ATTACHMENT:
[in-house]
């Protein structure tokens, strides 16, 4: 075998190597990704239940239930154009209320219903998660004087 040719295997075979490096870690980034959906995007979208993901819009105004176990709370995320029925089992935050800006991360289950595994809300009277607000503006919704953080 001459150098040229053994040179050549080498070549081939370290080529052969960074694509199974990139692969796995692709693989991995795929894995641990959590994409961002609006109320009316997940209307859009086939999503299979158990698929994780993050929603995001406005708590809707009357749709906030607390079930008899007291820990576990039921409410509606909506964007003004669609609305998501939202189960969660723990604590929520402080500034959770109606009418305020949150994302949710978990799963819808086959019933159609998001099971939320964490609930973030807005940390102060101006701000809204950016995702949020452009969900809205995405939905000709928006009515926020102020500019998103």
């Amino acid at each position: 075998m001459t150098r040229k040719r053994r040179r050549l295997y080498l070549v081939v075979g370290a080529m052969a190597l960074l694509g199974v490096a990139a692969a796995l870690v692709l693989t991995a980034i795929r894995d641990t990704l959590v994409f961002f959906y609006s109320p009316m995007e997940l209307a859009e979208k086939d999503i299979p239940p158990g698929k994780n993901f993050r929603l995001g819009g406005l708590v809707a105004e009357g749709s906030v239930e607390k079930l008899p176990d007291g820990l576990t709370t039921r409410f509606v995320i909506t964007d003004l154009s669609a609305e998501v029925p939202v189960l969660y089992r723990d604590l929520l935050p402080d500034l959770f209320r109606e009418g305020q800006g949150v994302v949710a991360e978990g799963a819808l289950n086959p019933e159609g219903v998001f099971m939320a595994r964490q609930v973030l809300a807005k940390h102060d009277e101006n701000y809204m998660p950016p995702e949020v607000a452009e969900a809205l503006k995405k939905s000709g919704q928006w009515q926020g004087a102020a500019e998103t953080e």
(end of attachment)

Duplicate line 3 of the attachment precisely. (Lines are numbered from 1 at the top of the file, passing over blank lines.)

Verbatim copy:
């Amino acid at each position: 075998m001459t150098r040229k040719r053994r040179r050549l295997y080498l070549v081939v075979g370290a080529m052969a190597l960074l694509g199974v490096a990139a692969a796995l870690v692709l693989t991995a980034i795929r894995d641990t990704l959590v994409f961002f959906y609006s109320p009316m995007e997940l209307a859009e979208k086939d999503i299979p239940p158990g698929k994780n993901f993050r929603l995001g819009g406005l708590v809707a105004e009357g749709s906030v239930e607390k079930l008899p176990d007291g820990l576990t709370t039921r409410f509606v995320i909506t964007d003004l154009s669609a609305e998501v029925p939202v189960l969660y089992r723990d604590l929520l935050p402080d500034l959770f209320r109606e009418g305020q800006g949150v994302v949710a991360e978990g799963a819808l289950n086959p019933e159609g219903v998001f099971m939320a595994r964490q609930v973030l809300a807005k940390h102060d009277e101006n701000y809204m998660p950016p995702e949020v607000a452009e969900a809205l503006k995405k939905s000709g919704q928006w009515q926020g004087a102020a500019e998103t953080e």